Australia tightens meat import rules for foot-and-mouth disease
Imports of meat products for personal use have been banned from all countries with foot-and-mouth disease, a step that the Australian government said was unprecedented to keep the country free of the virus.
The new restrictions will cover some highly processed meat products for personal use, such as pate, pork crackling or meat floss (a dried meat product with a light and fluffy texture, originating in China), Murray Watt, the agriculture minister, said in a statement on Wednesday. He added that this was the first time such strong measures had been enforced.
Australia has ramped up surveillance and measures at borders to prevent an incursion after the discovery of foot-and-mouth disease in Indonesia, where it has swept through cattle herds and reached the tourist hotspot Bali. The disease is a serious threat to Australia’s livestock industry and a widespread outbreak would potentially have a direct economic impact of A$80-billion (R1,390-billion).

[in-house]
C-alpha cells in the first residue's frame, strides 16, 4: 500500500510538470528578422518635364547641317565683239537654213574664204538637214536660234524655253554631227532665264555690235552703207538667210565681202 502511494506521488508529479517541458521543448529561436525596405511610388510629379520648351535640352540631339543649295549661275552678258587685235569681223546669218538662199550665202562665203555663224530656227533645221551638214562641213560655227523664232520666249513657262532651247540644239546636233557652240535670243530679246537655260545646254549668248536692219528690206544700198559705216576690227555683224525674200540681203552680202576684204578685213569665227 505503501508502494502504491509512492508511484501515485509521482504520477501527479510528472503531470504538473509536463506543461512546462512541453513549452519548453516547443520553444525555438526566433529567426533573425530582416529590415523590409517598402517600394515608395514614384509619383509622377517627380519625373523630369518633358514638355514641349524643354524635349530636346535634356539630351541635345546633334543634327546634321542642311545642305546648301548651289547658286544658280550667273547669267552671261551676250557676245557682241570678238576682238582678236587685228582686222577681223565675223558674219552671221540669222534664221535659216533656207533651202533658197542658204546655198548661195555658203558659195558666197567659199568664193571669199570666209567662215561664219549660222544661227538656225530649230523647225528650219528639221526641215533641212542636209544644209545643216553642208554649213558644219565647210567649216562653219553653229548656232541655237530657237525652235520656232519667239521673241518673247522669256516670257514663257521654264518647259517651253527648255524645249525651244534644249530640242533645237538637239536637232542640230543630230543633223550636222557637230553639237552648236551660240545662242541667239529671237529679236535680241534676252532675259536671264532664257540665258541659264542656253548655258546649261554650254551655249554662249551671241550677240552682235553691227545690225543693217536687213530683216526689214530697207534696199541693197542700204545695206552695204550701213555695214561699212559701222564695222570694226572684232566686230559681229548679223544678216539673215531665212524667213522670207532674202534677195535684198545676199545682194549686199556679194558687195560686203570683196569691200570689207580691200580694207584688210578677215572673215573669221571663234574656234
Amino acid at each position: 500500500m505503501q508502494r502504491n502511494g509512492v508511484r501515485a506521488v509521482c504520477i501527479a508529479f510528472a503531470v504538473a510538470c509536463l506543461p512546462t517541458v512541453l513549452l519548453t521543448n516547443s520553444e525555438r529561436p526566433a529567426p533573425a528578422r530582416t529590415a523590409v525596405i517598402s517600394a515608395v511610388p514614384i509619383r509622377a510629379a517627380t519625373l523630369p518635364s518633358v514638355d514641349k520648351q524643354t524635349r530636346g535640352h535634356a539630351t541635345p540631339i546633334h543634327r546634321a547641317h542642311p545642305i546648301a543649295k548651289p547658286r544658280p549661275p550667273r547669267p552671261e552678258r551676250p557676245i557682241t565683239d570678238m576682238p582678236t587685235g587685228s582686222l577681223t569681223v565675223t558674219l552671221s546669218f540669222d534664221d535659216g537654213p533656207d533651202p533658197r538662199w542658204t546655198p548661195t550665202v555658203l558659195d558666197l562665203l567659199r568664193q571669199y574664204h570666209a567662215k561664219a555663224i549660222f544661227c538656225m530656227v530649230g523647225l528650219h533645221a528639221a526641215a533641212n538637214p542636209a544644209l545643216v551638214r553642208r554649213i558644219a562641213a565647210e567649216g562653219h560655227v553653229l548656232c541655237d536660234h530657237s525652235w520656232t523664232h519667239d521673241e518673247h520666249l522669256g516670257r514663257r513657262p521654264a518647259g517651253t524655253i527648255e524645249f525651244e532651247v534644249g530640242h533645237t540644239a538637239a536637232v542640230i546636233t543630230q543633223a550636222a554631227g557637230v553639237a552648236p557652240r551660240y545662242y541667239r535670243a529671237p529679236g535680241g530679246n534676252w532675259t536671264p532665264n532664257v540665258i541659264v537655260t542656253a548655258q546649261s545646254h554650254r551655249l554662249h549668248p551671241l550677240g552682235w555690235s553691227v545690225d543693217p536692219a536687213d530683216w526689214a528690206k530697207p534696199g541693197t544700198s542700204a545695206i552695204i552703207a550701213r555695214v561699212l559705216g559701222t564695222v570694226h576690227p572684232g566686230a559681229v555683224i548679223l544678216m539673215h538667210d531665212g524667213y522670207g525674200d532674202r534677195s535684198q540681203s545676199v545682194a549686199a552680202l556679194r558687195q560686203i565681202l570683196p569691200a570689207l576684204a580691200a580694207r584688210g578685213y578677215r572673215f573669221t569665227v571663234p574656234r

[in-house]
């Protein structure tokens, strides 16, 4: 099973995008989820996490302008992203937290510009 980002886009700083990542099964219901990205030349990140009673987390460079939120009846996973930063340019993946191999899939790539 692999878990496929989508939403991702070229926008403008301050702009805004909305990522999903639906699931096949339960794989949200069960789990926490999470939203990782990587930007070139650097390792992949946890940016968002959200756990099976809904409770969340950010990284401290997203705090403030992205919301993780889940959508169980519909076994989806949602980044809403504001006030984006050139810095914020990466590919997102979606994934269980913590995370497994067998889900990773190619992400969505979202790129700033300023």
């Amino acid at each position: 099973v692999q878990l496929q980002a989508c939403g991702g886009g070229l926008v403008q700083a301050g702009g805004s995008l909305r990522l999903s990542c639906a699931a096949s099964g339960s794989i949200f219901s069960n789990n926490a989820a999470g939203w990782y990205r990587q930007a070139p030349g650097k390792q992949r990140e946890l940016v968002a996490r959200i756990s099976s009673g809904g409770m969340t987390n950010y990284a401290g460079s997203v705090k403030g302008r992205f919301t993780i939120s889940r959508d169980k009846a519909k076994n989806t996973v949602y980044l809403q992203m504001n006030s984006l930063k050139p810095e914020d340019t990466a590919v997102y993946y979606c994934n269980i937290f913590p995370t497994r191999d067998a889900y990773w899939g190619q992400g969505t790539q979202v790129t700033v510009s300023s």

Foot-and-mouth is a highly contagious disease that affects cattle, sheep, goats and pigs. It is characterised by fever and blister-like sores on the tongue and lips, in the mouth, on the teats and between the hooves.
The disease is endemic and estimated to circulate in almost 80% of the global livestock population, mainly in Africa, the Middle East and Asia, as well as in a limited area of South America. Australia, New Zealand, Western Europe, North and Central America are free of the disease, according to the World Organisation for Animal Health.
In July, Australia found traces of foot-and-mouth disease in a sample of pork floss imported from China that was being offered for sale in Melbourne. While the test did not indicate a live virus, officers seized the product from all linked supermarkets and a warehouse in Melbourne. BM